I recently had the pleasure of watching Dunkirk at the Arclight Hollywood on 70-millimeter film with my friend Matthew Mishory, an accomplished film director. This movie about the evacuation of the British Expeditionary Force (BEF) from Dunkirk was amazing! It was very historically accurate. The aircraft shown were British Royal Air Force (RAF) Mark 1 Spitfires, the German Luftwaffe (air force) Messerschmitt 109 fighter, the Junkers 87 Stuka dive-bomber, and the Heinkel 111 medium bomber. Kudos to the producers for giving the Stuka its infamous Sirens of Jericho – the sirens mounted on the aircraft’s landing gear that added to its reputation for terror. The Spitfires were flying in the prewar three-plane elements that were soon discarded for the reason that if one pilot maneuvered to defend another, the third would be left by himself, vulnerable to attack. The dreamlike scene toward the end of the movie, when the Spitfire, out of fuel, glides without power over the beach for a long time after shooting down a Stuka, has an element of truth to it; the prototype Spitfire “floated on landing, as if it could not bear to return to Earth.” My only beef with the air element of the movie was that the RAF’s Hurricane fighters weren’t featured. The Spitfire got most of the glory in the history books, but the Hurricane was a similar eight-gun single-engine fighter and did a lot of good work at Dunkirk and during the Battle of Britain.
The evacuation by sea was also well covered. It really was true that a flotilla of small civilian craft were assisting the Royal Navy’s destroyers. (The Royal Navy destroyer was accurate too; it appeared to be one of the O and P class.) It was also true that the Royal Air Force was not able to stop every German air attack on the evacuation. Air Chief Marshal Hugh Dowding of the Royal Air Force’s Fighter Command had been warning Prime Minister Winston Churchill that he had been losing many aircraft and pilots in France even before the evacuation, and that committing too many fighters to defend the evacuation would have meant none left for the Battle of Britain. Sad to say, many Luftwaffe (German air force) attacks on the evacuation went unopposed. This led to much anger at the RAF. At the end of the evacuation, Marshal Dowding had only 283 fighters left to face over 1000 German aircraft based in occupied France and Norway. It is also true that the Spitfires and Hurricanes had short range; they could not remain over Dunkirk for long.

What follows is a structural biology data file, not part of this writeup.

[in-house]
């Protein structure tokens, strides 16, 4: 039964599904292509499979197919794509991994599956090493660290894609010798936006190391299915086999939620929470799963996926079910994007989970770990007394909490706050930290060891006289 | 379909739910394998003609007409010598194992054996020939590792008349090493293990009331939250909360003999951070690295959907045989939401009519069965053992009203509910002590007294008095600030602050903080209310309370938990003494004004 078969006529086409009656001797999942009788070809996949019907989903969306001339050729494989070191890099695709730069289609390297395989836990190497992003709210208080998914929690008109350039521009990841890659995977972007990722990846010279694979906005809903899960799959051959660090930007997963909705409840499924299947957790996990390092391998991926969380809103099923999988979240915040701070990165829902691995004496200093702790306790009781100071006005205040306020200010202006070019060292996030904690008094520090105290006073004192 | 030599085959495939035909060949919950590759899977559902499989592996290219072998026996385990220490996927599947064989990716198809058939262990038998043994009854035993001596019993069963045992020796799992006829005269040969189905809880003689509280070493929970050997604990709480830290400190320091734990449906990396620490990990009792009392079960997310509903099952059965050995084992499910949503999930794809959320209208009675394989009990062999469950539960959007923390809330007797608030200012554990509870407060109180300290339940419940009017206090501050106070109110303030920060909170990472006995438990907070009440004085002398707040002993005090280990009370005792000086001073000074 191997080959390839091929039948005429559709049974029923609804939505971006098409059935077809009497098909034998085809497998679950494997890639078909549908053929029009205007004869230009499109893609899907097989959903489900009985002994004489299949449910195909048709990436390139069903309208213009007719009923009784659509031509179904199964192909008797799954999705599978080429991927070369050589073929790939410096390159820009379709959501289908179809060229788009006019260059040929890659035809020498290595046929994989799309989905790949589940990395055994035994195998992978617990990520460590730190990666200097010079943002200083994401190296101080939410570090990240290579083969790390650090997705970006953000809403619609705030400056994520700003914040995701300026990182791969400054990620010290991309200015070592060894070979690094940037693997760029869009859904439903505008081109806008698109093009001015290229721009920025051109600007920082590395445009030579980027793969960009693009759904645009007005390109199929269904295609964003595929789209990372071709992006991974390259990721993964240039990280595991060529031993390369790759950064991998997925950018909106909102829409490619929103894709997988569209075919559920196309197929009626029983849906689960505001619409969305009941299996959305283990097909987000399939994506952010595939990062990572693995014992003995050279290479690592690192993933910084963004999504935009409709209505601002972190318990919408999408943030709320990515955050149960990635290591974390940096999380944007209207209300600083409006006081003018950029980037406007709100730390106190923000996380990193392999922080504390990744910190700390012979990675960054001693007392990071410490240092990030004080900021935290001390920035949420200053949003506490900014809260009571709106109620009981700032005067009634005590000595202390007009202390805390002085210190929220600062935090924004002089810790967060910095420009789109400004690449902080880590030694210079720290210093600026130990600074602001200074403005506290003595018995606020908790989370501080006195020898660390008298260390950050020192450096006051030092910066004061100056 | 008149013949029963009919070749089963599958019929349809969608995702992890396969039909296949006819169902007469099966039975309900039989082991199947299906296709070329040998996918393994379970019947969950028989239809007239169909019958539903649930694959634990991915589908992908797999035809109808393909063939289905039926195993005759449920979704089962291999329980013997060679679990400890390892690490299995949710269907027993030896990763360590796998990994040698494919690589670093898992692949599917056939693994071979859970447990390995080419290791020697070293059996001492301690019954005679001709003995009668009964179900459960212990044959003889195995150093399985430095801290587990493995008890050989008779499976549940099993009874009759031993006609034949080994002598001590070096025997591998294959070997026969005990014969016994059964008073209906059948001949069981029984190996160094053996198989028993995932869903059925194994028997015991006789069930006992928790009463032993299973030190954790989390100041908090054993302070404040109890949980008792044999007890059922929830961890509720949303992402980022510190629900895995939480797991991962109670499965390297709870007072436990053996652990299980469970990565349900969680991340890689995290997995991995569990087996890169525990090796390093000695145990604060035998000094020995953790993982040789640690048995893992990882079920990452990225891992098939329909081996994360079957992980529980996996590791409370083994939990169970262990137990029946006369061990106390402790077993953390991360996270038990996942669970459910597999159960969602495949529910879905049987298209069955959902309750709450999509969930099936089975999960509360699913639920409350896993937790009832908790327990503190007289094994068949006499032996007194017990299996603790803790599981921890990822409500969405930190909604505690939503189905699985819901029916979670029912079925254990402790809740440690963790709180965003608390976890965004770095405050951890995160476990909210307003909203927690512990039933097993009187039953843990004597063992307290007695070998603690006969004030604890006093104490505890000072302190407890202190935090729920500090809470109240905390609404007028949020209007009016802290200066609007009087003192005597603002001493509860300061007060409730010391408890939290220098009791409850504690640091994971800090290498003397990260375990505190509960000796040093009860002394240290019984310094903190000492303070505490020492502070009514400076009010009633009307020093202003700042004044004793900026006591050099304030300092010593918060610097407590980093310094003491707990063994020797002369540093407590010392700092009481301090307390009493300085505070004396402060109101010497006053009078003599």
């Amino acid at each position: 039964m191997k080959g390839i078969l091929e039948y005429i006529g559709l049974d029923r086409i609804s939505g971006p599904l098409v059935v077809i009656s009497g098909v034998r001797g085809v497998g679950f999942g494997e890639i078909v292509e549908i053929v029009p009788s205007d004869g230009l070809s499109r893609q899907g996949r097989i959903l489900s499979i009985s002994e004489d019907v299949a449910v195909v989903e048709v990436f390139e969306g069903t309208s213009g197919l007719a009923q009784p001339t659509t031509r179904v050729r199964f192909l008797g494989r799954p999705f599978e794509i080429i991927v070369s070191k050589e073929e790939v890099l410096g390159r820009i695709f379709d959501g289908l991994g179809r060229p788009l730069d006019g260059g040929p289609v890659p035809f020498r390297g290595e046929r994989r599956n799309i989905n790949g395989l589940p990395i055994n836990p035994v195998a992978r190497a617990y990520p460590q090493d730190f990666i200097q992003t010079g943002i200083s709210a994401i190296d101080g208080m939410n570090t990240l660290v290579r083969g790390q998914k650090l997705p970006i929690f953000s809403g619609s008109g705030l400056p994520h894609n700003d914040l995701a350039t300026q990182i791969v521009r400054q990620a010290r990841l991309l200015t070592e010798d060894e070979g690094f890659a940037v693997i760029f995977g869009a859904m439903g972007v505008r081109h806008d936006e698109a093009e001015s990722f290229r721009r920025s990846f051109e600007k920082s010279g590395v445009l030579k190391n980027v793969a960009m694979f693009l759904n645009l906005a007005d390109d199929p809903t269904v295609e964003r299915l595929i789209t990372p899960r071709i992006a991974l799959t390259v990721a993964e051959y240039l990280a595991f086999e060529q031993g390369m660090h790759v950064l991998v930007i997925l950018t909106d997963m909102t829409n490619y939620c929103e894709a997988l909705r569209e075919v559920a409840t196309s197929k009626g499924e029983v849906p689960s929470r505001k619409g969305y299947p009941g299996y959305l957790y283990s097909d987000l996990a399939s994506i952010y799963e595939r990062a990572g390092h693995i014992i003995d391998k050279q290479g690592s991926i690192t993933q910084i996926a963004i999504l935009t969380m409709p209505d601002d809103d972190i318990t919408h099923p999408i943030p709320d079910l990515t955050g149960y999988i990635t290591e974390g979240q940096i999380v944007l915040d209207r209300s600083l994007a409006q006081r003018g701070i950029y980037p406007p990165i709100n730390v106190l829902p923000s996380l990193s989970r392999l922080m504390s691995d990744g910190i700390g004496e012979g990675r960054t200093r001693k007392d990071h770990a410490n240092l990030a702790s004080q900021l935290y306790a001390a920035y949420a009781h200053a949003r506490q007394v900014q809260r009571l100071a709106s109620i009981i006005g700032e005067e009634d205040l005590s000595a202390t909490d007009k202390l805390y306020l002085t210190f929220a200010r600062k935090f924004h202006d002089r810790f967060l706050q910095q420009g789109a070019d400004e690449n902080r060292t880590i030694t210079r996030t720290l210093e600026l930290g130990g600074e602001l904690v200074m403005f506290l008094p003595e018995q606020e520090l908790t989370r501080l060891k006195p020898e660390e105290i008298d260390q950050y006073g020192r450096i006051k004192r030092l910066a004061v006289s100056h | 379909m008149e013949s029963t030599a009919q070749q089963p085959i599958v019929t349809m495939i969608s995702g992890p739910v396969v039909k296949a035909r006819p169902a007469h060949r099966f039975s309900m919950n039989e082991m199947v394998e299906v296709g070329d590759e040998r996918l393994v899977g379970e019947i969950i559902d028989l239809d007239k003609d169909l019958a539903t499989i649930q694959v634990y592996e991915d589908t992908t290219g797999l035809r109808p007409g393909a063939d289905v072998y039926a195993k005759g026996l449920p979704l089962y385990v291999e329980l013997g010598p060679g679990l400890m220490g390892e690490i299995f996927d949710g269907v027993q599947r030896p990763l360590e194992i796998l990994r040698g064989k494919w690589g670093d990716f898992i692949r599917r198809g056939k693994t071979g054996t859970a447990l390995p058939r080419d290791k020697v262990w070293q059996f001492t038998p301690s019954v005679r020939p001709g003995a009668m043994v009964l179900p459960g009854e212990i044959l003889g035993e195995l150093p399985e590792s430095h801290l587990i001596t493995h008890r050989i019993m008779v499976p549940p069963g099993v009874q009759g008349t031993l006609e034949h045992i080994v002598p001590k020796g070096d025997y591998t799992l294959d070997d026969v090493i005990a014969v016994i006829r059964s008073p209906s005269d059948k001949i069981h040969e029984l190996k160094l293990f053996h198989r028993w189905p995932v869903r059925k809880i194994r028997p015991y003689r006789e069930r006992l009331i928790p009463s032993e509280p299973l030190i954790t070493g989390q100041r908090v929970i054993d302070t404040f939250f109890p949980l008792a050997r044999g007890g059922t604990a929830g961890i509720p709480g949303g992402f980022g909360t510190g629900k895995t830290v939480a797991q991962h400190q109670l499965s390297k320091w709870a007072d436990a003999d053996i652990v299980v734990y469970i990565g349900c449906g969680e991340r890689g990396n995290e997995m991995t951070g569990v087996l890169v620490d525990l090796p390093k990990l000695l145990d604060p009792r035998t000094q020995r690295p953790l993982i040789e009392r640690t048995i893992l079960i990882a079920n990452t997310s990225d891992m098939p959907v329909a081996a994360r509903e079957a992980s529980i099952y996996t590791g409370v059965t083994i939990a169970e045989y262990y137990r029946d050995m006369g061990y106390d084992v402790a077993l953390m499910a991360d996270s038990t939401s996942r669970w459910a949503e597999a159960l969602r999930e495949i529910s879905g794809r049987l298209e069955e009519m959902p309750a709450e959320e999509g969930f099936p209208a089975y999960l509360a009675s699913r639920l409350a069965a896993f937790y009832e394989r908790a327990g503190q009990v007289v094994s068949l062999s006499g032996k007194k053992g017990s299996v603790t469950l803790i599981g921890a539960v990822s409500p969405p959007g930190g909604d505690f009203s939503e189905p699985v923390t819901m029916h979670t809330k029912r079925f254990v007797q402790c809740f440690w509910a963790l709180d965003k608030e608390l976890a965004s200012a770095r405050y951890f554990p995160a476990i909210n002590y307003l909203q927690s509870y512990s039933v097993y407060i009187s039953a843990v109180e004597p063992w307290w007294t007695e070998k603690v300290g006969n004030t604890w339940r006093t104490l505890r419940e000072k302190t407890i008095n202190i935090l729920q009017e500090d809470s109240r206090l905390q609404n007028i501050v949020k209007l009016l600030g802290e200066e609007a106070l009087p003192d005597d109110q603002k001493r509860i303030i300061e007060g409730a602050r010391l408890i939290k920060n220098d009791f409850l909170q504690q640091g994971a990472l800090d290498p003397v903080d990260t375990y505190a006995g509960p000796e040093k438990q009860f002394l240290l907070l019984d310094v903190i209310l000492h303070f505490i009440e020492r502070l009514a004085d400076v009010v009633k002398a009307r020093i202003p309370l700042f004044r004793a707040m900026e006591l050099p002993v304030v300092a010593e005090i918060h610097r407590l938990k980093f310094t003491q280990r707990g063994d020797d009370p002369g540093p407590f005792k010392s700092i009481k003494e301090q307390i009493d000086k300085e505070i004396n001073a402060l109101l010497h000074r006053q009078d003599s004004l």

Of course, the British were quite lucky to have evacuated all those soldiers. The only reason that Dunkirk became known for the great evacuation is that German Field Marshal Gerd von Rundstedt was ordered to halt the advance of his ground forces because Hermann Goering, Reichsmarshal of the Luftwaffe, persuaded Adolf Hitler to let the Luftwaffe finish off the BEF. Had that not been the case, then most of the BEF and other Allied soldiers would have been killed or captured, and the United Kingdom would have been left without most of its regular army. That would have left only the Home Guard, an irregular collection of those too old or too young for regular military service, to repel an invasion, albeit with the help of the Royal Navy and the RAF. As it is, most of the BEF’s tanks and other heavy weapons had to be abandoned at Dunkirk.
Bottom line: If you like war movies that are historically accurate, go see this one!
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For further reading:
Barker, Ralph. The RAF at War. Alexandria, VA: Time-Life Books, 1981, pp. 36-39.
Hallion, Richard P. Designers and Test Pilots. Alexandria, VA: Time-Life Books, 1983, p. 73.
Kaplan, Phillip, and Richard Collier. The Few: Summer 1940, the Battle of Britain. Blandford Press, 1989; Orion Publishing Group, 2002, pp. 44-45.